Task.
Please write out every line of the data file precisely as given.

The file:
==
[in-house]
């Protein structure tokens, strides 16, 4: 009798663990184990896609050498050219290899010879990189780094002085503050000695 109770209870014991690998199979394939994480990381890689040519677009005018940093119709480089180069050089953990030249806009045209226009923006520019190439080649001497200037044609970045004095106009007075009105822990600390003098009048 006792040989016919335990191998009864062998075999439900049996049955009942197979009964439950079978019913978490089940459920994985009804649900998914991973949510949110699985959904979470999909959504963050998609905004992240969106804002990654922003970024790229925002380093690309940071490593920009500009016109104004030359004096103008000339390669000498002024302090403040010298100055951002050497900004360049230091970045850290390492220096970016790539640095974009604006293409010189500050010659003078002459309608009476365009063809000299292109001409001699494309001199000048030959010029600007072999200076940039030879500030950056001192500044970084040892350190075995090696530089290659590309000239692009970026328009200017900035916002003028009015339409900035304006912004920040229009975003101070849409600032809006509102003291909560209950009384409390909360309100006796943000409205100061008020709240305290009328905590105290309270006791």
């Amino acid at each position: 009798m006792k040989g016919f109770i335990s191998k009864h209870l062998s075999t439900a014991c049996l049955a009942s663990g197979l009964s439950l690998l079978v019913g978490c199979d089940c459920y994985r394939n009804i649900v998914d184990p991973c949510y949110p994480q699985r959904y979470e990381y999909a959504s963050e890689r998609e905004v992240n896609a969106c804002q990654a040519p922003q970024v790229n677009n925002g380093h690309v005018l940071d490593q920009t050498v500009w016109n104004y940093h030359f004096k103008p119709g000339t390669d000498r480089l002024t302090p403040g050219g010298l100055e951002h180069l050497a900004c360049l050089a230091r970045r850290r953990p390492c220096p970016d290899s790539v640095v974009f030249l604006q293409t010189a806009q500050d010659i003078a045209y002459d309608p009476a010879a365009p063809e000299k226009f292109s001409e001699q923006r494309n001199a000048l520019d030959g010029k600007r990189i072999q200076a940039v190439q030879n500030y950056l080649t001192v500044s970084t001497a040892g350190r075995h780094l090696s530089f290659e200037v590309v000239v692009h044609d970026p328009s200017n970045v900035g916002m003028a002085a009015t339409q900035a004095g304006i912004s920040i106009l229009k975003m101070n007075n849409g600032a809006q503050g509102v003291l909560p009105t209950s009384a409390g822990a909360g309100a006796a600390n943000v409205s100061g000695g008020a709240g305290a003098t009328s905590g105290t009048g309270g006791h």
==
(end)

[in-house]
């Protein structure tokens, strides 16, 4: 009798663990184990896609050498050219290899010879990189780094002085503050000695 109770209870014991690998199979394939994480990381890689040519677009005018940093119709480089180069050089953990030249806009045209226009923006520019190439080649001497200037044609970045004095106009007075009105822990600390003098009048 006792040989016919335990191998009864062998075999439900049996049955009942197979009964439950079978019913978490089940459920994985009804649900998914991973949510949110699985959904979470999909959504963050998609905004992240969106804002990654922003970024790229925002380093690309940071490593920009500009016109104004030359004096103008000339390669000498002024302090403040010298100055951002050497900004360049230091970045850290390492220096970016790539640095974009604006293409010189500050010659003078002459309608009476365009063809000299292109001409001699494309001199000048030959010029600007072999200076940039030879500030950056001192500044970084040892350190075995090696530089290659590309000239692009970026328009200017900035916002003028009015339409900035304006912004920040229009975003101070849409600032809006509102003291909560209950009384409390909360309100006796943000409205100061008020709240305290009328905590105290309270006791």
């Amino acid at each position: 009798m006792k040989g016919f109770i335990s191998k009864h209870l062998s075999t439900a014991c049996l049955a009942s663990g197979l009964s439950l690998l079978v019913g978490c199979d089940c459920y994985r394939n009804i649900v998914d184990p991973c949510y949110p994480q699985r959904y979470e990381y999909a959504s963050e890689r998609e905004v992240n896609a969106c804002q990654a040519p922003q970024v790229n677009n925002g380093h690309v005018l940071d490593q920009t050498v500009w016109n104004y940093h030359f004096k103008p119709g000339t390669d000498r480089l002024t302090p403040g050219g010298l100055e951002h180069l050497a900004c360049l050089a230091r970045r850290r953990p390492c220096p970016d290899s790539v640095v974009f030249l604006q293409t010189a806009q500050d010659i003078a045209y002459d309608p009476a010879a365009p063809e000299k226009f292109s001409e001699q923006r494309n001199a000048l520019d030959g010029k600007r990189i072999q200076a940039v190439q030879n500030y950056l080649t001192v500044s970084t001497a040892g350190r075995h780094l090696s530089f290659e200037v590309v000239v692009h044609d970026p328009s200017n970045v900035g916002m003028a002085a009015t339409q900035a004095g304006i912004s920040i106009l229009k975003m101070n007075n849409g600032a809006q503050g509102v003291l909560p009105t209950s009384a409390g822990a909360g309100a006796a600390n943000v409205s100061g000695g008020a709240g305290a003098t009328s905590g105290t009048g309270g006791h």